Visiting Veterinarian

The eyes have it

By Michele Gerhard Jasny V.M.D. - March 1, 2007

"I think she has something in her eye," Tillie's mom said as she walked into the exam room with her Australian Labradoodle. "Uh-huh," I nodded, not listening too closely. Every few weeks an owner arrives thinking her dog has a foreign body in the eye. It's understandable. Tillie was squinting. Her eye was red and weepy. "Let's take a look," I suggested, reserving judgment while enlisting help to hold this wiggling youngster still. The majority of eyes I see that look like Tillie's turn out to be corneal ulcers, not foreign bodies.

The clear surface of the eye is called the cornea. Think of it like a windshield. It is transparent so that light can get through. In order to stay transparent, it depends on several qualities. It has no pigment. It has no blood vessels. Its main substance, called the stroma, is organized in a very precise way to keep it clear and waterproof. When the corneal surface is damaged, this is called corneal ulceration or ulcerative keratitis and it compromises the integrity and function of the windshield.

The most common cause of corneal ulceration is simple trauma. The windshield gets damaged by something physically scratching it. Maybe Tillie ran into a branch while playing in the woods, or the cat clawed her. Trauma can also result from anatomical sources. Breeds like Shih Tzus and Lhasa Apsos grow tufts of hair on their little pushed-in muzzles that may poke their eyes. Eyelids that roll inward, or that don't close all the way, tiny eyelashes growing where they shouldn't, like on the inside of the lids, all these problems can lead to corneal damage.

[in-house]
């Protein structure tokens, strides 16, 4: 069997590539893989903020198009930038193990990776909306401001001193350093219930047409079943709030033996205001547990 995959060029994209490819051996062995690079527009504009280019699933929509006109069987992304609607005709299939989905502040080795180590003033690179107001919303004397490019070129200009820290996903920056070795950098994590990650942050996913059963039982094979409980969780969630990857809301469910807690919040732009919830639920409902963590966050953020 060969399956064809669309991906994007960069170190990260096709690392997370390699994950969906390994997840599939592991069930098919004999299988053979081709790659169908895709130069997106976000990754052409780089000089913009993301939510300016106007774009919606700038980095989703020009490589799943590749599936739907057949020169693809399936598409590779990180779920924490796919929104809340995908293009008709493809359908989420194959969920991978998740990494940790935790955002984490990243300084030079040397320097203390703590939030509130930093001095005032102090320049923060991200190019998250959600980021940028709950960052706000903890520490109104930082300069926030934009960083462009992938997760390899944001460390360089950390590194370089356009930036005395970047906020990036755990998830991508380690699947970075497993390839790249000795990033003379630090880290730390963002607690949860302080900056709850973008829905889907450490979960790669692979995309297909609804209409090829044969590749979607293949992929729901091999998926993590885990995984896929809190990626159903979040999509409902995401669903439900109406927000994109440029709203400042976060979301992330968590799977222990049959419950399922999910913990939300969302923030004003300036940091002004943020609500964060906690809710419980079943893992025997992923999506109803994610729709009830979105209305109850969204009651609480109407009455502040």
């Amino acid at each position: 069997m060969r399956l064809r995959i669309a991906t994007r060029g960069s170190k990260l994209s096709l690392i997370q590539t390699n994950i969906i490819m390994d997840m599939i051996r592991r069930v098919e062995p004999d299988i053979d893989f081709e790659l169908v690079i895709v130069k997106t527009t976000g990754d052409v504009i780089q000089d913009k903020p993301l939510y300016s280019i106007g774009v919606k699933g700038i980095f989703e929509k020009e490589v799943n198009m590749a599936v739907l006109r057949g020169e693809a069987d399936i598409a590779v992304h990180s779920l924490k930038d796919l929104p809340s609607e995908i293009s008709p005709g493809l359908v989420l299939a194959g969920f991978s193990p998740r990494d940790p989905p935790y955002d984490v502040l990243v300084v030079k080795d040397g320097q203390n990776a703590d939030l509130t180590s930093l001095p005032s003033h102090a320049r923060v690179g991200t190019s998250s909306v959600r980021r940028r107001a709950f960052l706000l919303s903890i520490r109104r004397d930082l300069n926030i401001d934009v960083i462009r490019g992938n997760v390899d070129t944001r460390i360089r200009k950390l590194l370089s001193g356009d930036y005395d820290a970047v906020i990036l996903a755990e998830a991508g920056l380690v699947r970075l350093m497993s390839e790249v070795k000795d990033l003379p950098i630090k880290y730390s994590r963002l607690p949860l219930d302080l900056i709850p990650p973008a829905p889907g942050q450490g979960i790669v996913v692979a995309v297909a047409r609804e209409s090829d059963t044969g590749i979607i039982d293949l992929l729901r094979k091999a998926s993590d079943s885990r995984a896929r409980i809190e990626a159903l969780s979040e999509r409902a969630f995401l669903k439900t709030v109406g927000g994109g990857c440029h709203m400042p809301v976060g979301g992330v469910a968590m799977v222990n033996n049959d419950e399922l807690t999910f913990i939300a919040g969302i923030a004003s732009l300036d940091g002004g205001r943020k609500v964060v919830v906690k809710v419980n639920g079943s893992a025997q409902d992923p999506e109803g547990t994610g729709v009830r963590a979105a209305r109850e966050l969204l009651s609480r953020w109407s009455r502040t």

Keratoconjunctivitis sicca is another cause of corneal ulceration. Commonly called "dry eye," the eyes stop making enough tears. Excessive dryness makes the eyes susceptible to damage. Dry eye can be caused by certain drugs, but is often idiopathic. In other words, it just happens and we don't know why. Diagnosis is with a simple procedure called a Schirmer Tear test. A piece of special paper is placed against Tillie's lower lid. As her tears moisten the strip, we measure how many millimeters get wet in 60 seconds. Even an eye that looks moist may be suffering from keratoconjunctivitis sicca and should be tested.

Once we've checked tear production, the next diagnostic step is application of a water-soluble dye called fluorescein. Since the surface of an intact cornea is waterproof, the dye should just roll off. If the surface is ulcerated, the dye will penetrate the damaged area, staining it brilliant green. Dye may also drip out of Tillie's nose. Don't worry about that. It just means her nasolacrimal duct is functioning properly. If the cornea is ulcerated, water gets into the stroma, and the eye may start to look cloudy. This is called corneal edema. Then, after a day or two, you may start to see little red blood vessels growing from the white of the eye toward the ulcer. This may look creepy but it is a good sign. In order to heal, those blood vessels need to reach the ulcer.

Treatment of a simple corneal ulcer is . . . well . . . simple. Topical antibiotics are used to prevent infection. Topical atropine will reduce pain and will also dilate the pupil, which prevents a possible complication called synechia. Since corneal ulcers, even small ones, can be quite painful, oral pain medications are sometimes indicated as well. The ulcer should be all healed up in seven to 10 days.